Back in May, Governor of Texas Greg Abbot signed into law a bill that banned abortion procedures after six weeks of pregnancy. Last Wednesday, this law went into effect, tying Texas with Mississippi, Georgia and Kentucky for the state with the most restrictive abortion laws in the country. Additionally, the Supreme Court has initially refused to review this “heartbeat bill,” (named due to the fact that a baby’s heartbeat starts around six weeks), which the Court decided in a 5-4 emergency decision. Justice Thomas and Justice Alito, as well as Trump nominees Justice Gorsuch, Justice Kavanaugh and Justice Barrett, made up the majority in this situation.
The Texas law is unique compared to other restrictions in that it allows private citizens to enforce it through lawsuits. Any private citizen is allowed to bring an abortion clinic or doctor to court, and it promises a $10,000 award to any lawsuit that successfully stops an abortion. Many legal scholars have commented that this is an unprecedented situation, and Michael Dorf with NPR condemned it as “the creation of a kind of Stasi or… an East German-type society in which everybody is informing on everybody else.”
One distinction that sets the Texas law apart from other recent abortion laws in states like Georgia and Alabama is that it does not criminalize mothers seeking abortions. The only individuals who may be criminally prosecuted for violations of these laws are those who perform or make it possible for people to have the procedure.
Chief Justice John Roberts, normally a solid judicial conservative, voted in favor of a review of this new law, claiming that the new enforcement techniques were a major part of his decision. The delegation of enforcement authority to the populace allows the state to free itself from any legal responsibility to uphold Roe v. Wade. Roberts said in his dissent that he would like to see the law go through “preliminary judicial consideration before the program devised by the State takes effect.” State-backed vigilantism could be a dangerous (if slightly oxymoronic) precedent to set.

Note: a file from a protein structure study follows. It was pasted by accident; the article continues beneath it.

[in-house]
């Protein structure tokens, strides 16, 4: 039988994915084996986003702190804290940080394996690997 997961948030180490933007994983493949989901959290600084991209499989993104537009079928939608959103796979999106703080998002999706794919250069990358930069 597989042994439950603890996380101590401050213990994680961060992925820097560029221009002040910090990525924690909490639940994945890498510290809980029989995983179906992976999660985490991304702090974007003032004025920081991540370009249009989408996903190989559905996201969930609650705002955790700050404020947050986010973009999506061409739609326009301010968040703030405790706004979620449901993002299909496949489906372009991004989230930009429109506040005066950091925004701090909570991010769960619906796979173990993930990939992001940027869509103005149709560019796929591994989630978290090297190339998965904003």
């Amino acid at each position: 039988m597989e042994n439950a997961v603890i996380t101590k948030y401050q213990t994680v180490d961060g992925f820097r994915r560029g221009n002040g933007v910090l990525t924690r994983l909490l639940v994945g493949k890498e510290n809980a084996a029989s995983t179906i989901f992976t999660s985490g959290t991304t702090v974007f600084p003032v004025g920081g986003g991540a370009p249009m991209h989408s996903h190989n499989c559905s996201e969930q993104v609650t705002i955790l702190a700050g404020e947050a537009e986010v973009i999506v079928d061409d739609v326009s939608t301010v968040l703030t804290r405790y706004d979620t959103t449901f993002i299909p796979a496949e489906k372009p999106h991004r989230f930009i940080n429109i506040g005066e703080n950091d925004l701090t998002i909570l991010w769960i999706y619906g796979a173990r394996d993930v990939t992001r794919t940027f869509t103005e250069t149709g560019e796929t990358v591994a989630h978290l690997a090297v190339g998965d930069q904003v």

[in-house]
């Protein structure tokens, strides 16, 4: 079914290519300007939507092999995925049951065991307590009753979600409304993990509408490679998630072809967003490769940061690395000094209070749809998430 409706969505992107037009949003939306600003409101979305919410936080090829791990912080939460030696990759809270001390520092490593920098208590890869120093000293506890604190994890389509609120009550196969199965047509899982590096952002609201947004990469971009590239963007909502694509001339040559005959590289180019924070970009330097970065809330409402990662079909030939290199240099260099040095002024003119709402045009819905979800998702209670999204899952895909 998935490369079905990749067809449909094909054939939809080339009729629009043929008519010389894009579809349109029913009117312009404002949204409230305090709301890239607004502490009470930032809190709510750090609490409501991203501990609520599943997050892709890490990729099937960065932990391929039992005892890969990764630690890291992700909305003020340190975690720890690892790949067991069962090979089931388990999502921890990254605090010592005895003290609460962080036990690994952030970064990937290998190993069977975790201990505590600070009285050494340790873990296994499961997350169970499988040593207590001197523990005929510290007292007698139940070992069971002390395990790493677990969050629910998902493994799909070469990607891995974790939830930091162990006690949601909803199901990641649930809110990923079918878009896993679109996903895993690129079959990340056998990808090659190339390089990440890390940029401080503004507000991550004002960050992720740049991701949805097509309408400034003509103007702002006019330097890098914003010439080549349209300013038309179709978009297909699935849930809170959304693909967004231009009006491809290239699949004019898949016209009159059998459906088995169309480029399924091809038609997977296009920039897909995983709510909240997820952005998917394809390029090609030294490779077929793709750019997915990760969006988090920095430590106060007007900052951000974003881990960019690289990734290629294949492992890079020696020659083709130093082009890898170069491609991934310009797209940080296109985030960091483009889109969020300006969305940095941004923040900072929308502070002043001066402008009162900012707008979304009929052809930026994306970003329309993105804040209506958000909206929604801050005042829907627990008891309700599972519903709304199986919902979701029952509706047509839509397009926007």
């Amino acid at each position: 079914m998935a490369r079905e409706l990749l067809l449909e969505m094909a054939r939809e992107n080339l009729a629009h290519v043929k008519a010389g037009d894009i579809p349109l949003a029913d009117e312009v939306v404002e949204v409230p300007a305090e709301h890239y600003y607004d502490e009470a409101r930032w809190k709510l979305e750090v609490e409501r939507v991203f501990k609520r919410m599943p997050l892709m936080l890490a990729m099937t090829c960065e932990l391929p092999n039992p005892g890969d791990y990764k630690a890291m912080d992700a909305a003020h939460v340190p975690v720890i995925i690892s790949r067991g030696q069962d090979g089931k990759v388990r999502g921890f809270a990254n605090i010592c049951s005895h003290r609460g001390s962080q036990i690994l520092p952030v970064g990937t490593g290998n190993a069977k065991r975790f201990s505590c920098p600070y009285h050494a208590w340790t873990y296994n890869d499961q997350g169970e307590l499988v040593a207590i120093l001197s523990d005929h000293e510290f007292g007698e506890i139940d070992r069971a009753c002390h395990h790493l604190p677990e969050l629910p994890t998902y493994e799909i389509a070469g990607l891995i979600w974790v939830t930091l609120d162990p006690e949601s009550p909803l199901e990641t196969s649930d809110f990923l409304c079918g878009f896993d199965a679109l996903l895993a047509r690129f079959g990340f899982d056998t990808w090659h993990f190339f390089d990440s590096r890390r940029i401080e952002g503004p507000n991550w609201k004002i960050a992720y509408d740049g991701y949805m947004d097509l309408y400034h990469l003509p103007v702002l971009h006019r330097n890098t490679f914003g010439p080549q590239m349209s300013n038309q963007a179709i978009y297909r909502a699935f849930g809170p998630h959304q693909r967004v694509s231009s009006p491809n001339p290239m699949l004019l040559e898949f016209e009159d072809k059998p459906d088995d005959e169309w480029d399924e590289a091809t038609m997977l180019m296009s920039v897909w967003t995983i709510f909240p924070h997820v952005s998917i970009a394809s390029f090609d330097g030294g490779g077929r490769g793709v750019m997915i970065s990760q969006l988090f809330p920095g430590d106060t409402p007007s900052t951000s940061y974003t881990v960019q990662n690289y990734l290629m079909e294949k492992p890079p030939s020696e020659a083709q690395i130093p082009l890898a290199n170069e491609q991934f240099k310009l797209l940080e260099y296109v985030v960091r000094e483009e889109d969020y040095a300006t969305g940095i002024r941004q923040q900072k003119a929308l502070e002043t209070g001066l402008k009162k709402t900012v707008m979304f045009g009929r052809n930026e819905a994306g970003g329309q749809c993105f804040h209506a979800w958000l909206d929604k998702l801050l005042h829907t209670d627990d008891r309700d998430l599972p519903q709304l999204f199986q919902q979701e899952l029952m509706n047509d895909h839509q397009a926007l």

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While the law understandably sparked outrage among pro-choice advocates, many pro-life groups also found issue with the way the restrictions are being enforced. Michael Moreland, a pro-life law professor at Villanova University, claims that “there are all kinds of uncertainties in this statute” in regards to who you are actually allowed to sue. Nina Totenberg of Byline says that the ambiguous terms “could possibly include family members or a receptionist at a clinic or someone who drives a patient to a clinic, even perhaps an out-of-state doctor who via telemedicine prescribes abortion pills.”
The Texas law and Supreme Court response both seem indicative of the growing trend toward a politicized Court. While the original intention of the Court was to be an objective interpreter of the Constitution, the right-left divide seems to be widening in the same way as public opinion. While the Supreme Court has never been a strictly partisan entity, the polarization of the world outside the Courthouse could be starting to seep in and change that. The Court is set to hear a case from Mississippi next term about state laws that ban abortion before viability, a direct challenge to Roe v. Wade. If those laws are upheld, the Supreme Court could functionally overturn that landmark case.